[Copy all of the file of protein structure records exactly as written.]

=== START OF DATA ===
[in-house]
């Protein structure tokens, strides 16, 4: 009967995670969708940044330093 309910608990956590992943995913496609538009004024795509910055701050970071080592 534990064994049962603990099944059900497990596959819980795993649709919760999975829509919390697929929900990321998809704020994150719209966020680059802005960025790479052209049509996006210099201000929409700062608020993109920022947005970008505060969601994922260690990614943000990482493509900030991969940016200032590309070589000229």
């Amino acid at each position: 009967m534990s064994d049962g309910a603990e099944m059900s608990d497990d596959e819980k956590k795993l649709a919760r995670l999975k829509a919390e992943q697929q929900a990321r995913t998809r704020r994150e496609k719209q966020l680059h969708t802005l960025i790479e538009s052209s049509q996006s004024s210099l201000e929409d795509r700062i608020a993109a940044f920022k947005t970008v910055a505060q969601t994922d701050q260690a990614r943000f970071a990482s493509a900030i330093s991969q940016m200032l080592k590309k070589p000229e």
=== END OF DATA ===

[in-house]
């Protein structure tokens, strides 16, 4: 009967995670969708940044330093 309910608990956590992943995913496609538009004024795509910055701050970071080592 534990064994049962603990099944059900497990596959819980795993649709919760999975829509919390697929929900990321998809704020994150719209966020680059802005960025790479052209049509996006210099201000929409700062608020993109920022947005970008505060969601994922260690990614943000990482493509900030991969940016200032590309070589000229």
């Amino acid at each position: 009967m534990s064994d049962g309910a603990e099944m059900s608990d497990d596959e819980k956590k795993l649709a919760r995670l999975k829509a919390e992943q697929q929900a990321r995913t998809r704020r994150e496609k719209q966020l680059h969708t802005l960025i790479e538009s052209s049509q996006s004024s210099l201000e929409d795509r700062i608020a993109a940044f920022k947005t970008v910055a505060q969601t994922d701050q260690a990614r943000f970071a990482s493509a900030i330093s991969q940016m200032l080592k590309k070589p000229e």